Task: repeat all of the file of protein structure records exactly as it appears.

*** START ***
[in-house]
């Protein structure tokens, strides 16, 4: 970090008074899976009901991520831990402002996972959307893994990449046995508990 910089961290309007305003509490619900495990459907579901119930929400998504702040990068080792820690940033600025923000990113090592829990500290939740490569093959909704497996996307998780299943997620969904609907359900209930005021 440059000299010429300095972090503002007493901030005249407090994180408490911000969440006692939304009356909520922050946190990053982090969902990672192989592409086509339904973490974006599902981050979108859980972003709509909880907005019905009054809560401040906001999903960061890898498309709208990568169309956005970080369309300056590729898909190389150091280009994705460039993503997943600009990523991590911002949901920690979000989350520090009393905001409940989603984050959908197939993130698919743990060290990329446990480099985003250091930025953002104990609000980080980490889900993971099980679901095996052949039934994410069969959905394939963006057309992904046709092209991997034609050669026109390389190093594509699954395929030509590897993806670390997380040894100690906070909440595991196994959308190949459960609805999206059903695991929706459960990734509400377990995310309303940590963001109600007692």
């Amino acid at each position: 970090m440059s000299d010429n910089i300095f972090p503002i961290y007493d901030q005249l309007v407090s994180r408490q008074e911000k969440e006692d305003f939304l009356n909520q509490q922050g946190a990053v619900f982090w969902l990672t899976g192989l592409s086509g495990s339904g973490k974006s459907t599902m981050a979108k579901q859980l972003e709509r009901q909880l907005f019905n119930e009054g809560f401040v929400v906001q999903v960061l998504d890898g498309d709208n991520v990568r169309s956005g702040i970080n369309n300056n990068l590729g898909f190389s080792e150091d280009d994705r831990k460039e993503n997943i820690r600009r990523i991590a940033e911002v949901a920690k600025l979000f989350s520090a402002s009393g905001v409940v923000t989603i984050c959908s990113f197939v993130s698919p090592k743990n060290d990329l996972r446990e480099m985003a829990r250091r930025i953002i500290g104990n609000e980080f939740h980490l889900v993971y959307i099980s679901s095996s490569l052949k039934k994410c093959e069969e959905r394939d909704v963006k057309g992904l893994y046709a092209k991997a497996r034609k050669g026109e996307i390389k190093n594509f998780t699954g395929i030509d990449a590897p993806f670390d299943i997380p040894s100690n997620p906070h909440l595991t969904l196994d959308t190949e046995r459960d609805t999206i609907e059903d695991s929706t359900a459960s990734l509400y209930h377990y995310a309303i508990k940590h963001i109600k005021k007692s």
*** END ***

[in-house]
């Protein structure tokens, strides 16, 4: 970090008074899976009901991520831990402002996972959307893994990449046995508990 910089961290309007305003509490619900495990459907579901119930929400998504702040990068080792820690940033600025923000990113090592829990500290939740490569093959909704497996996307998780299943997620969904609907359900209930005021 440059000299010429300095972090503002007493901030005249407090994180408490911000969440006692939304009356909520922050946190990053982090969902990672192989592409086509339904973490974006599902981050979108859980972003709509909880907005019905009054809560401040906001999903960061890898498309709208990568169309956005970080369309300056590729898909190389150091280009994705460039993503997943600009990523991590911002949901920690979000989350520090009393905001409940989603984050959908197939993130698919743990060290990329446990480099985003250091930025953002104990609000980080980490889900993971099980679901095996052949039934994410069969959905394939963006057309992904046709092209991997034609050669026109390389190093594509699954395929030509590897993806670390997380040894100690906070909440595991196994959308190949459960609805999206059903695991929706459960990734509400377990995310309303940590963001109600007692």
């Amino acid at each position: 970090m440059s000299d010429n910089i300095f972090p503002i961290y007493d901030q005249l309007v407090s994180r408490q008074e911000k969440e006692d305003f939304l009356n909520q509490q922050g946190a990053v619900f982090w969902l990672t899976g192989l592409s086509g495990s339904g973490k974006s459907t599902m981050a979108k579901q859980l972003e709509r009901q909880l907005f019905n119930e009054g809560f401040v929400v906001q999903v960061l998504d890898g498309d709208n991520v990568r169309s956005g702040i970080n369309n300056n990068l590729g898909f190389s080792e150091d280009d994705r831990k460039e993503n997943i820690r600009r990523i991590a940033e911002v949901a920690k600025l979000f989350s520090a402002s009393g905001v409940v923000t989603i984050c959908s990113f197939v993130s698919p090592k743990n060290d990329l996972r446990e480099m985003a829990r250091r930025i953002i500290g104990n609000e980080f939740h980490l889900v993971y959307i099980s679901s095996s490569l052949k039934k994410c093959e069969e959905r394939d909704v963006k057309g992904l893994y046709a092209k991997a497996r034609k050669g026109e996307i390389k190093n594509f998780t699954g395929i030509d990449a590897p993806f670390d299943i997380p040894s100690n997620p906070h909440l595991t969904l196994d959308t190949e046995r459960d609805t999206i609907e059903d695991s929706t359900a459960s990734l509400y209930h377990y995310a309303i508990k940590h963001i109600k005021k007692s």